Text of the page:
Eye Brain Activity To Speed Up Healing Process Following ACL Surgery

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Injuries often take longer to heal than we’d like, and new studies show this lag time might have more to do with our brains than previously thought. The brain seems to process movement in injured areas differently by putting more emphasis on visual cues than learned muscle memory. The sensation is a familiar one to anyone who’s been injured; movement becomes more hesitant and less instinctive, and the body is hyper-aware of any movement in the injured area.

Recent research delves further into this possible brain-body connection. The research focuses on tears to the anterior cruciate ligament (ACL) and uses magnetic resonance imaging (MRI) to examine brain activity in athletes with and without injuries. The subjects were asked to move their legs while lying the MRI, and researchers looked for differences in how their brains responded.

The injured athletes showed major differences when asked to perform a simple knee movement involving their ACL. The visual centers of their brains were stimulated much more than the visual centers of non-injured athletes performing the same task, indicating that their brains were trying to rely more heavily on visual cues than normal to perform the motion.

Researchers described this difference as similar to walking down an unfamiliar hallway in the dark. Most people can navigate their own homes without too much trouble in the dark, but those same people will struggle to walk through a darkened hotel room without bumping into something. The brain is working overtime in this situation to find visual cues about the environment and relying very little on instinctive or remembered motion. According to recent studies, brains in injured bodies are doing much the same thing.

Relying more than usual on vision is distracting for the brain and can lead to further injuries. To counteract this distraction, researchers have come up with an ingenious way to keep the brain’s visual cortex occupied and force it to navigate familiar motions more naturally. The researchers, working with trainers, are having injured athletes wear special glasses with a built-in strobe effect while doing physical therapy for their injuries. The strobe keeps the brain’s vision centers busy and prompts the use of non-visual sensory systems the body usually uses to perform simple and familiar motions.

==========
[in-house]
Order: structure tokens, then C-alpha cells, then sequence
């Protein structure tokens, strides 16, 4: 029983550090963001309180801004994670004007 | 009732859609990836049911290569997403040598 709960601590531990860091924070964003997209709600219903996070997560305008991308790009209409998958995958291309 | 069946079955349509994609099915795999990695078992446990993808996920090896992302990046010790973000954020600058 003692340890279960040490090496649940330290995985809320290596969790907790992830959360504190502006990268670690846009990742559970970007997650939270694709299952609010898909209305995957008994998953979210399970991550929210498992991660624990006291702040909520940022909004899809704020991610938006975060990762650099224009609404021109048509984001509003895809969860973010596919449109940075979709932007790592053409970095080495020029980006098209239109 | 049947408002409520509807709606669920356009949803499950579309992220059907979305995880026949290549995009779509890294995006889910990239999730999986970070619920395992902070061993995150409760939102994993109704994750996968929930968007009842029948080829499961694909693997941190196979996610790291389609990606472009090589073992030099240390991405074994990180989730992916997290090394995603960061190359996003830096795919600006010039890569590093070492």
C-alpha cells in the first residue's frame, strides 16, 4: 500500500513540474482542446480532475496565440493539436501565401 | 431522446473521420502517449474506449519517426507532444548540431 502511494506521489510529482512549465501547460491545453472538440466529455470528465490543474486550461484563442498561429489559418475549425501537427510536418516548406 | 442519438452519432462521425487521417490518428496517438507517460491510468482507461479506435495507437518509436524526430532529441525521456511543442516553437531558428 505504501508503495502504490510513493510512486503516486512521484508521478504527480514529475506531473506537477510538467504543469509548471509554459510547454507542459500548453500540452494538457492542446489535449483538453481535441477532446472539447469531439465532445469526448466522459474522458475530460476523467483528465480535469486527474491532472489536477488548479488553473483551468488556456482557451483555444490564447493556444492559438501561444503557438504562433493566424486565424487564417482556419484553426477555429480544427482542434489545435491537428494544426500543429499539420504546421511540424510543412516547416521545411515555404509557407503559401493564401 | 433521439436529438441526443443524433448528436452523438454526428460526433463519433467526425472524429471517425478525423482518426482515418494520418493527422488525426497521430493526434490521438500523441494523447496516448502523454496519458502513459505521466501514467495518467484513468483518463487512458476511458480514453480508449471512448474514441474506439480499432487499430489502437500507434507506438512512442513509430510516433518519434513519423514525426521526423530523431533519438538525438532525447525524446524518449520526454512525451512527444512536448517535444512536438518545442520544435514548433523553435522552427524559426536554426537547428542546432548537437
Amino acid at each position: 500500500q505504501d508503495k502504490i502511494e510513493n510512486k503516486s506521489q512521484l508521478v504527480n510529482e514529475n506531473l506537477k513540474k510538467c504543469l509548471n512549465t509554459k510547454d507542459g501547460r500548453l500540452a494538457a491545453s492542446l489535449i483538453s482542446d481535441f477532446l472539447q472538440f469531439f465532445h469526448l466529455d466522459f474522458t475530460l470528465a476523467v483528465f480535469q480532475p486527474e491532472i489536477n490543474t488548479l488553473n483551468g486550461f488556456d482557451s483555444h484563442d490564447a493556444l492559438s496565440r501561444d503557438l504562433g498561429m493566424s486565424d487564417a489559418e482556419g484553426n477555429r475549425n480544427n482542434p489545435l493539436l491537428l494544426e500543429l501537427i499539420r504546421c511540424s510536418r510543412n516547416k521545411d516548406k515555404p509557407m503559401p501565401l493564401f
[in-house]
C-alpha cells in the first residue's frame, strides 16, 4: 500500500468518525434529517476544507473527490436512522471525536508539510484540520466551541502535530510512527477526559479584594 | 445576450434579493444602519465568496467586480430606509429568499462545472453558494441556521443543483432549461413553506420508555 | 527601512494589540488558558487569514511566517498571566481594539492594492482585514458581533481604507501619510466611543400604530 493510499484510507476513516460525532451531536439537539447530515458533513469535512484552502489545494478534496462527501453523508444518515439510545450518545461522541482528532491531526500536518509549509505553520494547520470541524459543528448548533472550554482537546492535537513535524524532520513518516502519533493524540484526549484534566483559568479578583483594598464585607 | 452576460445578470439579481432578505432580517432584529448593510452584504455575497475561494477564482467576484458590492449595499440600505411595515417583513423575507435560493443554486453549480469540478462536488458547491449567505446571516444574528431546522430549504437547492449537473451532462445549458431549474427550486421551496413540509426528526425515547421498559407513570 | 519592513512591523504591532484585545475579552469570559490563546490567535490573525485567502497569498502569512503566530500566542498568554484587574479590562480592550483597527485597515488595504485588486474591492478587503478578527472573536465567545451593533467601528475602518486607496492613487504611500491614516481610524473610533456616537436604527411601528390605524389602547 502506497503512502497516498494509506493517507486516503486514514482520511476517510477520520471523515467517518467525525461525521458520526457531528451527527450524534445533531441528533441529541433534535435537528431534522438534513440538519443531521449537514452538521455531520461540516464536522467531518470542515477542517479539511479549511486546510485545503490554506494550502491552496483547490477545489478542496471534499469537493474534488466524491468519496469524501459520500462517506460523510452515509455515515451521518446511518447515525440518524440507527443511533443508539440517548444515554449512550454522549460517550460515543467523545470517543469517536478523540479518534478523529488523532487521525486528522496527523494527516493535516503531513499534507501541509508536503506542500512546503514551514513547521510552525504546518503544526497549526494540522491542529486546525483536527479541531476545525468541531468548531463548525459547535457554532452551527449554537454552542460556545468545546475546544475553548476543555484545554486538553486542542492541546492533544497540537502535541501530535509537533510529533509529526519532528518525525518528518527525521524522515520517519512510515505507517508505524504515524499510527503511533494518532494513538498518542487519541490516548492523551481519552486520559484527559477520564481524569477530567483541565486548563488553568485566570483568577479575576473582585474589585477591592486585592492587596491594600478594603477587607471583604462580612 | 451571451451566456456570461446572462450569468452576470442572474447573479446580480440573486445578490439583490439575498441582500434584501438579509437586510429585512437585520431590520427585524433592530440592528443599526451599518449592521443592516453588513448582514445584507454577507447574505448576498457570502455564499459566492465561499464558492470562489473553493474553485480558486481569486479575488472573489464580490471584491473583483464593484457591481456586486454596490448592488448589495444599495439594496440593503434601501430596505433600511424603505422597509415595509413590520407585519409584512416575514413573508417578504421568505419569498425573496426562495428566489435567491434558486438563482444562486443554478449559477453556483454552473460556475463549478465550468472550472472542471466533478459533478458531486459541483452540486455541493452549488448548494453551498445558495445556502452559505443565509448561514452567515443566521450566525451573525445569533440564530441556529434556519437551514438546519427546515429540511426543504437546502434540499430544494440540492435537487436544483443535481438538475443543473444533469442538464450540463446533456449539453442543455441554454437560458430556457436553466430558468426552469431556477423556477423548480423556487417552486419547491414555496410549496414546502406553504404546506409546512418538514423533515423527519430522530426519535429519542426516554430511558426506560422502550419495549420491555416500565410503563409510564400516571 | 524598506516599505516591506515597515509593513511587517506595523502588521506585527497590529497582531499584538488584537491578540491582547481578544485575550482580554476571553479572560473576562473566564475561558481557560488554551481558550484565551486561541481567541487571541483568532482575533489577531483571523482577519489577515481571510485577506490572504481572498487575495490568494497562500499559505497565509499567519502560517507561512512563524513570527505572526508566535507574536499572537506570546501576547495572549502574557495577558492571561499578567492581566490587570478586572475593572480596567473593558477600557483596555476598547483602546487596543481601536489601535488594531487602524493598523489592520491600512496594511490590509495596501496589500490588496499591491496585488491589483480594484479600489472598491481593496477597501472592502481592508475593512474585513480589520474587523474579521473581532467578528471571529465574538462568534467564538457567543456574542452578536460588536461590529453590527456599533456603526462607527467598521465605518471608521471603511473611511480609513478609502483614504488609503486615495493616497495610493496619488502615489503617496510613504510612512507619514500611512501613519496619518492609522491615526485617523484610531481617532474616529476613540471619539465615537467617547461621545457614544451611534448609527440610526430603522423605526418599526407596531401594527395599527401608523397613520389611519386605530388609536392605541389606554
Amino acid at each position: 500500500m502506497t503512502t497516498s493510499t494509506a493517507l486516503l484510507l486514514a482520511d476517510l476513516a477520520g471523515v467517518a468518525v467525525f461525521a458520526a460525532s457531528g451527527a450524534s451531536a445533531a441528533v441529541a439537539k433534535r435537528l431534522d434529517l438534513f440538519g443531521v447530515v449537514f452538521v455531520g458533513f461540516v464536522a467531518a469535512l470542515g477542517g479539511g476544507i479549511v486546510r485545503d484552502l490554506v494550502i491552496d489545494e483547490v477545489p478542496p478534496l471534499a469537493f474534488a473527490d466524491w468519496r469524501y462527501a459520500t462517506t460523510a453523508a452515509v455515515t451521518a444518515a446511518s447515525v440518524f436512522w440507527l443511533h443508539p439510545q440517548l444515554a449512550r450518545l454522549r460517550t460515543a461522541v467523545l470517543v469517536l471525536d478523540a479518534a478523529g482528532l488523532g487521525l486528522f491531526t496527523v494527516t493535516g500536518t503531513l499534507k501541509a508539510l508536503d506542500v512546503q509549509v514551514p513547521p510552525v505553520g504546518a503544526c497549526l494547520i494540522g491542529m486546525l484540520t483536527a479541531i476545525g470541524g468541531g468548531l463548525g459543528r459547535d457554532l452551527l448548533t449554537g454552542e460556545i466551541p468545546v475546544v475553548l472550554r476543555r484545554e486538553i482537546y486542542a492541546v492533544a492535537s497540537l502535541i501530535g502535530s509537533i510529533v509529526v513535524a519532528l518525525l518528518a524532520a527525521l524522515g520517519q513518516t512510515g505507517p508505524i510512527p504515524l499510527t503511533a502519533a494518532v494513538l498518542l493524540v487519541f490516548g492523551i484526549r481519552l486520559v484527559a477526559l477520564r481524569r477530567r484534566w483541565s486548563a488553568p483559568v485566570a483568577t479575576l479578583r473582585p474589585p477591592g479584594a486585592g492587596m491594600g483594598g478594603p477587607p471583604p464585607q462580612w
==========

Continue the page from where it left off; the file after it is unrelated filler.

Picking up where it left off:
The goal here is to reduce the risk of injury after athletes go back to playing sports and to improve rehabilitation overall. Rebuilding range of motion, strength, and stability is the cornerstone of successful physical therapy after an injury. Adding the neuro-muscular re-education provided by the strobe could help athletes get back on the field faster, play to their full potential, and avoid being reinjured.

Further research is required to see just how effective strobe therapy is in speeding healing time after ACL injury. The strobe will also need to be tested to see how effective it is on rehabilitation from other types of injuries. However, the connection between the brain and the muscular system is an exciting area of research, and this new development has the potential to help many injured athletes with the recovery process.


In this instance, an athlete was originally diagnosed with minor quadriceps muscle strain and was treated for four weeks, with unsatisfactory results. When he came to our clinic, the muscle was not healing, and the patients’ muscle tissue had already begun to atrophy.

Upon examination using MSUS, we discovered that he had a full muscle thickness tear that had been overlooked by his previous provider. To mitigate damage and promote healing, surgery should have been performed immediately after the injury occurred. Because of misdiagnosis and inappropriate treatment, the patient now has permanent damage that cannot be corrected.

The most important advantage of Ultrasound over MRI imaging is its ability to zero in on the symptomatic region and obtain imaging, with active participation and feedback from the patient. Using dynamic MSUS, we can see what happens when patients contract their muscles, something that cannot be done with MRI. From a diagnostic perspective, this interaction is invaluable.

Dynamic ultrasonography examination demonstrating
the full thickness tear and already occurring muscle atrophy
due to misdiagnosis and not referring the patient
to proper diagnostic workup

Demonstration of how very small muscle defect is made and revealed
to be a complete tear with muscle contraction
under diagnostic sonography (not possible with MRI)


Complete tear of rectus femoris
with large hematoma (blood)


Separation of muscle ends due to tear elicited
on dynamic sonography examination

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